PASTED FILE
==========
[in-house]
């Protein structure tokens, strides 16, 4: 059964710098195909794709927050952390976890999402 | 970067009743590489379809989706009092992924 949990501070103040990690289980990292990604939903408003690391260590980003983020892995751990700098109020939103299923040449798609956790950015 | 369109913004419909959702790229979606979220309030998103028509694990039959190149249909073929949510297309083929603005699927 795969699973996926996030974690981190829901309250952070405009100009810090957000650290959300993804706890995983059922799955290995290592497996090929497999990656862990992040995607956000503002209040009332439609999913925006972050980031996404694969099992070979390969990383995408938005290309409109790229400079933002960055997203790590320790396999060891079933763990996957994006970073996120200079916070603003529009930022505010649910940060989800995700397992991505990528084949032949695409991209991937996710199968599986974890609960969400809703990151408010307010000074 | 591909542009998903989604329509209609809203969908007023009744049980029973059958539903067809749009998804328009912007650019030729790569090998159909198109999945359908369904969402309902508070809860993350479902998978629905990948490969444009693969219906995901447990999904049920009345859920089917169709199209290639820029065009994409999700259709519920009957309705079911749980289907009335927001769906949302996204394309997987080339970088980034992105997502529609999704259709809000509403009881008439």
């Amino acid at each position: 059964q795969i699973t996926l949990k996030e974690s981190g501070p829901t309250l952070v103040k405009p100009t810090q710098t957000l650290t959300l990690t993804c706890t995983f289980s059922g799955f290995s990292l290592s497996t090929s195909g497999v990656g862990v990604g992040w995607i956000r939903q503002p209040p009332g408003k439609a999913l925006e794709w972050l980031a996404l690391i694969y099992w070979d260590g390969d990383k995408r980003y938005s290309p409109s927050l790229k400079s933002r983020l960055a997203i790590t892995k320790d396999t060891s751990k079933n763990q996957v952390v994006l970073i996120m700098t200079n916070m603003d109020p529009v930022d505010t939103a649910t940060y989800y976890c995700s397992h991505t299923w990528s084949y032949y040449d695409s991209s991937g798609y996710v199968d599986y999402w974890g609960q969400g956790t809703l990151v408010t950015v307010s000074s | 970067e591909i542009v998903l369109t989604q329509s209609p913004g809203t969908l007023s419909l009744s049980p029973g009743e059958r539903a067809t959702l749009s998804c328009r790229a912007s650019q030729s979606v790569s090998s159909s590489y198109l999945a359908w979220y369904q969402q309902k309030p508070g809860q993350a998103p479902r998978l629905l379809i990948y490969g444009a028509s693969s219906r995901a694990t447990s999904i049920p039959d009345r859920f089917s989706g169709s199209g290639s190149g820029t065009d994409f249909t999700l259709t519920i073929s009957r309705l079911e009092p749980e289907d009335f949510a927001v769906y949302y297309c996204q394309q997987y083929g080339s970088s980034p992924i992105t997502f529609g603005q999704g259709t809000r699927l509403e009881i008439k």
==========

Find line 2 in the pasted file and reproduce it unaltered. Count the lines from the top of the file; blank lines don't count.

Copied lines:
């Protein structure tokens, strides 16, 4: 059964710098195909794709927050952390976890999402 | 970067009743590489379809989706009092992924 949990501070103040990690289980990292990604939903408003690391260590980003983020892995751990700098109020939103299923040449798609956790950015 | 369109913004419909959702790229979606979220309030998103028509694990039959190149249909073929949510297309083929603005699927 795969699973996926996030974690981190829901309250952070405009100009810090957000650290959300993804706890995983059922799955290995290592497996090929497999990656862990992040995607956000503002209040009332439609999913925006972050980031996404694969099992070979390969990383995408938005290309409109790229400079933002960055997203790590320790396999060891079933763990996957994006970073996120200079916070603003529009930022505010649910940060989800995700397992991505990528084949032949695409991209991937996710199968599986974890609960969400809703990151408010307010000074 | 591909542009998903989604329509209609809203969908007023009744049980029973059958539903067809749009998804328009912007650019030729790569090998159909198109999945359908369904969402309902508070809860993350479902998978629905990948490969444009693969219906995901447990999904049920009345859920089917169709199209290639820029065009994409999700259709519920009957309705079911749980289907009335927001769906949302996204394309997987080339970088980034992105997502529609999704259709809000509403009881008439």